SAN DIEGO -- Microsoft Chief Technology Officer Ray Ozzie on Tuesday unveiled technology he called "Live Clipboard" for connecting Web sites and desktop applications using a combination of RSS feeds, other XML, and the humble desktop clipboard.
The technology allows Web developers to write simple code that puts buttons on Web pages that copy information to the desktop clipboard, and then paste the information to desktop applications or other Web pages. !--more--
The tools were designed to be as simple as the desktop clipboard itself, said Ozzie. "If you walk out of here today, and say, 'That wasn't such a big deal, then I will have done my job,'" Ozzie quipped to the audience during his keynote address at the O'Reilly Emerging Technology Conference here.
Live Clipboard is available for multiple platforms, not just Windows. Ozzie demonstrated it using the Firefox Web browser.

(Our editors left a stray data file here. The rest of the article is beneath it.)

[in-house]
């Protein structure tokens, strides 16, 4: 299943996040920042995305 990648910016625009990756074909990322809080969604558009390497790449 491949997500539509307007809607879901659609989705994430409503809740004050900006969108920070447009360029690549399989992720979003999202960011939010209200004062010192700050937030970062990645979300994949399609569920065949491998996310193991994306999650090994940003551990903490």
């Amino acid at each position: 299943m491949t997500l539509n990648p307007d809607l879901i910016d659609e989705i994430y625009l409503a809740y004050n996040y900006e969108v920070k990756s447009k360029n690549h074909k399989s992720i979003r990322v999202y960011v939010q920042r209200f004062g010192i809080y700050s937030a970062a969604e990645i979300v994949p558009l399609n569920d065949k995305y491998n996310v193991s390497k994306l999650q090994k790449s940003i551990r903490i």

Ozzie demonstrated several uses for the Live Clipboard. He copied addresses and appointments from Web pages, and automatically added them to Microsoft Outlook and the Microsoft Live calendar service on the Web. He navigated to the Flickr photo-sharing service, and quickly and easily copied a whole group of photos from the Web site to a folder on his local hard disk. He then subscribed to an RSS feed for the group that would automatically update the folder when new photos were added to the Web site.
The technology works by copying data, structured using XML, from the Web to the clipboard, and then from the clipboard to the target, which can be another Web page or a desktop application.
Just as the desktop clipboard serves as a handy and flexible tool for sharing data and mash ups between desktop applications, Live Clipboard is designed to permit that kind of sharing on the Web.
Ozzie has posted a further explanation, technical details, screencast and a live demo of the tools on his blog.